Rosa’s Wedding

Billed by the fest as “the feel-good comedy that we all need right now”, Icíar Bollaín’s bright and breezy film follows hard-working seamstress Rosa (Candela Peña) as she decides to finally stop putting others before herself and take her life into her own hands, starting with moving back to Benicàssim to re-open her late mother’s clothes shop. With a fabulous central turn from Candela Peña as Rosa and a wonderful narrative that focuses on fighting for your own dreams, this charming, fun film looks like it will be a real breath of fresh air and an absolute joy to watch.


Musings on identity and memory abound in Christos Nikou’s haunting first feature, about a man (Aris Servetalis) who suffers from amnesia after he’s affected by a mysterious virus. When no-one comes forward to claim him, he’s enrolled in a special recovery programme in the hope that he can build a new life for himself instead. Described as touching and darkly comedic, this has already been compared to the works of Yorgos Lanthimos and Charlie Kaufman, making this a guaranteed surreal delight.


Inspired by a true story, this strange and oddly hypnotic film from Zoé Wittock explores what happens when someone finds love in the most unusual of places. When a new fairground ride arrives at the local amusement park, cleaner Jeanne (Noémie Merlant) is drawn to it, slowly becoming infatuated and convincing herself that Jumbo (as she calls it) also has feelings for her. But is it all in her head? With dashes of magical realism and a moving portrayal by Noémie Merlant, this looks to be unexpectedly sweet and poignant – a bizarre drama that has to be seen to be believed.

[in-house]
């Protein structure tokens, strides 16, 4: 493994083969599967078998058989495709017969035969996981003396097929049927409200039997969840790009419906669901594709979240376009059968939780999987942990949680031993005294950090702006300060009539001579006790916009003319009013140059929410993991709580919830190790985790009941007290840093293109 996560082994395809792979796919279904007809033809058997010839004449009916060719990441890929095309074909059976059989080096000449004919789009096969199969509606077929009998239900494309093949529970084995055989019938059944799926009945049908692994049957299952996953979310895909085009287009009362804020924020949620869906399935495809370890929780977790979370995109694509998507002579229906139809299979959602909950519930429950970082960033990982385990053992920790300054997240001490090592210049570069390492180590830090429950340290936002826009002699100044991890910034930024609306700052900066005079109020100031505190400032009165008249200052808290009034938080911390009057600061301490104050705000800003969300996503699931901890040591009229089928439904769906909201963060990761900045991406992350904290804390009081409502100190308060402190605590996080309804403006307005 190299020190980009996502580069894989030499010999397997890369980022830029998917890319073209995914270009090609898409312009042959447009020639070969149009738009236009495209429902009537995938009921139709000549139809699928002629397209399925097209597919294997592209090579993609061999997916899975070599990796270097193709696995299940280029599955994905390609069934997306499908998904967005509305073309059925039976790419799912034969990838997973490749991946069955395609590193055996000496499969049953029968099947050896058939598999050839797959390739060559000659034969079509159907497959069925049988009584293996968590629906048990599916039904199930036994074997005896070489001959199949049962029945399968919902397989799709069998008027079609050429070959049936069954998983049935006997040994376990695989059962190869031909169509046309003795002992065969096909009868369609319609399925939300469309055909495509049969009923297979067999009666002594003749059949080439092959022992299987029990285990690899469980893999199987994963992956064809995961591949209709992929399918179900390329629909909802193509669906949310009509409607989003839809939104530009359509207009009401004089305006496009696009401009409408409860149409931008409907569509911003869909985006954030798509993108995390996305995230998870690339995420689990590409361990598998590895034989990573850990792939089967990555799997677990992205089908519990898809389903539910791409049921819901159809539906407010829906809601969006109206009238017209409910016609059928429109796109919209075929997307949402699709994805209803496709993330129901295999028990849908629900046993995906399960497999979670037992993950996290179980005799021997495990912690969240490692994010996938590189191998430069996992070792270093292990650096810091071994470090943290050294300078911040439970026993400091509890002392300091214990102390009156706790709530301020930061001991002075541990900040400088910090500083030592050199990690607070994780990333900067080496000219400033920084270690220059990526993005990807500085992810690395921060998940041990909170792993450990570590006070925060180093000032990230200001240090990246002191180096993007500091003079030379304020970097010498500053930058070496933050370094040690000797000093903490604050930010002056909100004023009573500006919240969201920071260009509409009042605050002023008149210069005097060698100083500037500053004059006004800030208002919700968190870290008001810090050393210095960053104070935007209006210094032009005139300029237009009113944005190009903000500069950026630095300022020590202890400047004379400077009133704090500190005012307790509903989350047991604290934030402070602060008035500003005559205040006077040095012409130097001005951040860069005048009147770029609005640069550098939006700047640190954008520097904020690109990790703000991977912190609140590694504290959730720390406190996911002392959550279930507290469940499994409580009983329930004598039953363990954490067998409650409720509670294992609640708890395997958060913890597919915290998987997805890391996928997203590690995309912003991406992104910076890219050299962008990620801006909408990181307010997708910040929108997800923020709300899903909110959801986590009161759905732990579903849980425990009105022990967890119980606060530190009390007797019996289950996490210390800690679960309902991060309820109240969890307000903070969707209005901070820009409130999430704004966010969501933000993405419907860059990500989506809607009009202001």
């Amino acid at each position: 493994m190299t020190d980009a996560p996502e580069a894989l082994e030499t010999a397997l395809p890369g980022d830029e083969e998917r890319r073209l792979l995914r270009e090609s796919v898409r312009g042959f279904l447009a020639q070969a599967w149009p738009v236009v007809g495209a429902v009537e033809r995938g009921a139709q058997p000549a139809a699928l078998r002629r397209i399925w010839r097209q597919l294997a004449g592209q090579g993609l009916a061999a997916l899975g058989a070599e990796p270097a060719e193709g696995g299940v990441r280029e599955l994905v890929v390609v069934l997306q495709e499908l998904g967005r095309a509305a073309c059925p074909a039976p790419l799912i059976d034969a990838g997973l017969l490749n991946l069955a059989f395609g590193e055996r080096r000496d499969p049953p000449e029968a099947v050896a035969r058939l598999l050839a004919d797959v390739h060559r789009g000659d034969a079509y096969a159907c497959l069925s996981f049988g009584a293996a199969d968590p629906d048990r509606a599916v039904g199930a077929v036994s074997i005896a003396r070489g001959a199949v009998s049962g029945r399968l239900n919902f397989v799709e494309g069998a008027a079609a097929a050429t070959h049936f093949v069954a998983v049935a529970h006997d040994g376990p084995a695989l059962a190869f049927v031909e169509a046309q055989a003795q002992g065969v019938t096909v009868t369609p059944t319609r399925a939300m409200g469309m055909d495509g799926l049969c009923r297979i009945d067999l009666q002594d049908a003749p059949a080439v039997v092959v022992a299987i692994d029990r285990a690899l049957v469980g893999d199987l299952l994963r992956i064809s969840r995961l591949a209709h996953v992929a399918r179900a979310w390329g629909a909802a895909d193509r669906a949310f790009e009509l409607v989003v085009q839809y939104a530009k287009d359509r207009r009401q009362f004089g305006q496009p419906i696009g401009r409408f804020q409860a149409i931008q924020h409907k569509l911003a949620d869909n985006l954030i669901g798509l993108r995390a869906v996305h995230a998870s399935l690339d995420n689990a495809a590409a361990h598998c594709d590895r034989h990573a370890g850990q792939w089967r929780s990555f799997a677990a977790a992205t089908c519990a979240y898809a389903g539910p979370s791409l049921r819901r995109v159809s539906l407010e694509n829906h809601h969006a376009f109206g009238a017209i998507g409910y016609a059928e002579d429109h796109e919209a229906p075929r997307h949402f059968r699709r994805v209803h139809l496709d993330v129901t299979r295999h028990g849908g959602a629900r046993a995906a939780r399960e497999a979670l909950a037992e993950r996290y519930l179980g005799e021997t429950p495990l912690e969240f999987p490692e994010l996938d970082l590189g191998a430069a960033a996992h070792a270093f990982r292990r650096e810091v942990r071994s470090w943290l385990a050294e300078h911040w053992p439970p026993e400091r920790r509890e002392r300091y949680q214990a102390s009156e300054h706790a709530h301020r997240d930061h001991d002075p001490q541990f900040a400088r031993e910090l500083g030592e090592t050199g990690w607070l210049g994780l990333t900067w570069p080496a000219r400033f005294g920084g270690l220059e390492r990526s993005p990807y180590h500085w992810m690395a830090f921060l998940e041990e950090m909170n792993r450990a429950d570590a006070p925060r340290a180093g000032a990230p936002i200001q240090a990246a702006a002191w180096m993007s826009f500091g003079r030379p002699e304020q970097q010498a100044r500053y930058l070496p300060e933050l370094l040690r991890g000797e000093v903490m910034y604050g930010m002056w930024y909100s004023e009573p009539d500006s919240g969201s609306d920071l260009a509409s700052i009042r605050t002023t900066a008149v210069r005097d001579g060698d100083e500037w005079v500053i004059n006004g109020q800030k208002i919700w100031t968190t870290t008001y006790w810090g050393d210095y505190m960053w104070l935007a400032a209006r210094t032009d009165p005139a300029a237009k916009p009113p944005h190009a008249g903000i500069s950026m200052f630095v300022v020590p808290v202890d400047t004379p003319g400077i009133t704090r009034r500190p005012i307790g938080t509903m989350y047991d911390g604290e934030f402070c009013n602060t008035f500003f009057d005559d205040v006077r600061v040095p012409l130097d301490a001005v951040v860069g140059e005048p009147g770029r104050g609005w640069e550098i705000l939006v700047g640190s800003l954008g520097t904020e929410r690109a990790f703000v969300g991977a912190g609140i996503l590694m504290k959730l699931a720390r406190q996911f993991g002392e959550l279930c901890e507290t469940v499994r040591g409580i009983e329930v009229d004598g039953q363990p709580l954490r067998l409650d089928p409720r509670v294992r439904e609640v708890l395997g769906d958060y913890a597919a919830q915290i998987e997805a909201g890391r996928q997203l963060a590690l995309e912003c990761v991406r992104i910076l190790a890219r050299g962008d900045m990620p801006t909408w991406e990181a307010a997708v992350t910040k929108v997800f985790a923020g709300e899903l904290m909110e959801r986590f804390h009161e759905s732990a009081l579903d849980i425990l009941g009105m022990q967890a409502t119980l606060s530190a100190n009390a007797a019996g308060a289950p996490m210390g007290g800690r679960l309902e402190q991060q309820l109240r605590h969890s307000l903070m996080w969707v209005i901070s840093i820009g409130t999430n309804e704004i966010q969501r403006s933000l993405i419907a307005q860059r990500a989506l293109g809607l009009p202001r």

The Woman with Leopard Shoes

All of the FrightFest titles at this year’s GFF seem equally compelling, but it is this film from writer-director Alexis Bruchon that is particularly eye-catching. A striking modern noir shot in black and white, Bruchon’s narrative follows a burglar (Paul Bruchon) as he struggles to escape a house when dozens of people arrive for a party. Hidden and plotting a way out of there, he suddenly makes a surprising discovery that makes his need for escape even more dire. With an incredible lead performance from Paul Bruchon (who is completely silent throughout) and several tense twists and turns, Bruchon’s film sounds like a startling feature debut.

Truman & Tennessee

Lisa Immordino Vreeland’s documentary explores the complex relationship between Truman Capote and Tennessee Williams, while also charting the parallels of their careers and the personal struggles they faced. Using a wealth of archive material, and with Jim Parsons and Zachary Quinto voicing the writers’ words, this has already been described as an intimate, fascinating study of these two prolific American writers, as well as a revealing and emotional look at the price of their success.